I made this image the first day I went up to try to get some fall photos of the train . It was mid September, way too early for fall color. I’m glad I went though, because it took several tries to get it right. The more I worked the scenes, the more intimate I became with the environment and the train’s schedule. As a landscape photographer, I rarely need to worry about time restraints, so this was a good experience for me.
The second image was made at the beginning of October. The leaves were just starting their transformation and I noticed that some of the trees were pretty dull, going almost immediately to brown. I’m not sure, but I think it has to do with the greater than usual scarcity of moisture we’ve been experiencing here in the southwest.
Fast forward another week and I finally found what I was looking for; the aspens had reached peak color. Even though some of them were still wearing green, I knew that this was probably the optimal time, so I had to make the best of it. This image shows the train making its way through an aspen grove about five miles north of Chama.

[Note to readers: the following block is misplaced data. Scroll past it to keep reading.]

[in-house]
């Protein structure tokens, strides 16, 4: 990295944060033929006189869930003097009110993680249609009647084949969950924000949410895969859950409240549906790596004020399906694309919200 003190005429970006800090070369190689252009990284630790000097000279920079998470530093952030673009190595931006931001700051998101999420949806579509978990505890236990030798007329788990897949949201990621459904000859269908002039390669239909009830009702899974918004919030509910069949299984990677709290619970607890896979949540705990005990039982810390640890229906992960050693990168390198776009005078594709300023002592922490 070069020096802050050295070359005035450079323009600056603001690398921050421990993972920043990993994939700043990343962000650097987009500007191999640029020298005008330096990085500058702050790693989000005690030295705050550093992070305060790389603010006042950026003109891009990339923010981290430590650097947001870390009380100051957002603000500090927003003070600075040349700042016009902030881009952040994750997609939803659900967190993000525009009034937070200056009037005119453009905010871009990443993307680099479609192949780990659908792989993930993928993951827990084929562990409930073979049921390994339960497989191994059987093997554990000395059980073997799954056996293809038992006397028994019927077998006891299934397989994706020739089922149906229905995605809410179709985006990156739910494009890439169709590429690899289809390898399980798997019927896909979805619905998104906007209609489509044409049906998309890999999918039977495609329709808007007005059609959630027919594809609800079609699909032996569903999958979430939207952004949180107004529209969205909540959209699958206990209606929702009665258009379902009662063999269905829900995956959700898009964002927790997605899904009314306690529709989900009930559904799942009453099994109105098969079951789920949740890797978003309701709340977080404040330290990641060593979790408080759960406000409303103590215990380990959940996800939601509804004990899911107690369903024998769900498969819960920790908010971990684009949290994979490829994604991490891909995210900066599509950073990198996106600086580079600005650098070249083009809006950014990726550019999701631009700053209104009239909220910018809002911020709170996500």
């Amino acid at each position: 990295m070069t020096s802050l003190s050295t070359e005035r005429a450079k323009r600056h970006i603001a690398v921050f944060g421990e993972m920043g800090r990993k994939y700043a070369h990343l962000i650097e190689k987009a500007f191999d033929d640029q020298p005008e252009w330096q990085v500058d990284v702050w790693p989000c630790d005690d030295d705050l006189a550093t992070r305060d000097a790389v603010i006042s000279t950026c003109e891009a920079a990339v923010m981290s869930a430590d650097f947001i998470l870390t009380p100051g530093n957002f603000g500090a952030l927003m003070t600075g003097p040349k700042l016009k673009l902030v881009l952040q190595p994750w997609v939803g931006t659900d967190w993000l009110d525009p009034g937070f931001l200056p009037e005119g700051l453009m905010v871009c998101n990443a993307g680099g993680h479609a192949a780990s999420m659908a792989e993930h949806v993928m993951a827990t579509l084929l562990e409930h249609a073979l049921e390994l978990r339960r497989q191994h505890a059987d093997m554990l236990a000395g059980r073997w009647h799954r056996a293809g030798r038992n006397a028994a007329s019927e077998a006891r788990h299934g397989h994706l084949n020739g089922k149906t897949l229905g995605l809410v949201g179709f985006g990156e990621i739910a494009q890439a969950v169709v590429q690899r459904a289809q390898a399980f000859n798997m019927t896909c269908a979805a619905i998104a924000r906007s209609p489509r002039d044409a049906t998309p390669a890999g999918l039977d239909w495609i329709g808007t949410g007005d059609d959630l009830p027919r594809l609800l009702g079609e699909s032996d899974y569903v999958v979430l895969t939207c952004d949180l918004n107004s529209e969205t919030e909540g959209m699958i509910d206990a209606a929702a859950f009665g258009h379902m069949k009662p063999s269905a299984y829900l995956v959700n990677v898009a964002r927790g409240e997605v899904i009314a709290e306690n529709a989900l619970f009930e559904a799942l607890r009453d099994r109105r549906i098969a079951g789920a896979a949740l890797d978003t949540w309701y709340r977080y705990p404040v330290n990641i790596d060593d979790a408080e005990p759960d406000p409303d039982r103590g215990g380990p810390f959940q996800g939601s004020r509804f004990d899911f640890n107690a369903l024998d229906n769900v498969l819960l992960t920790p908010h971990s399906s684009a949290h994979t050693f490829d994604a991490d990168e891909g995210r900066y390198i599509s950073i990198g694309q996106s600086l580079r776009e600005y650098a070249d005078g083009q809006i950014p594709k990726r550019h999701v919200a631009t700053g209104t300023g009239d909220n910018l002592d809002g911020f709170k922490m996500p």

Farther up the route, the color was already gone and the first snow was beginning to cover the ground. I figured the same would be true at the lower altitudes within a few days, so this had to be it. It was also the end of the season for the train so this definitely had to be it.
To finish things off I wanted to capture the train approaching its destination (in this case Chama), so I began looking around and with Robin’s help, managed to find this trestle about a half mile north of the station. We raced the train down through the canyon stopping to photograph at all the good vantages and then made a mad run for the road that brought us close to the trestle. We had to make it in time to run across the trestle ahead of the train to get the image I wanted, but it was well worth the effort.
As the train came closer, I chickened out and moved from the center of the tracks before I made this final image.
I was just informed that I have been nominated for the Versatile Blogger Award. I am honored and I would like to thank Sherryl at Sat Nav and Cider for the nomination. I highly recommend her blog: great images and intriguing stories about an expat’s life in England.
Now to comply with the VBA’s rules, I must
- Thank the blogger who nominated me, and link to their blog (I’ve already done this above).
- Nominate fellow bloggers for the award
- Contact and inform your choices of their nomination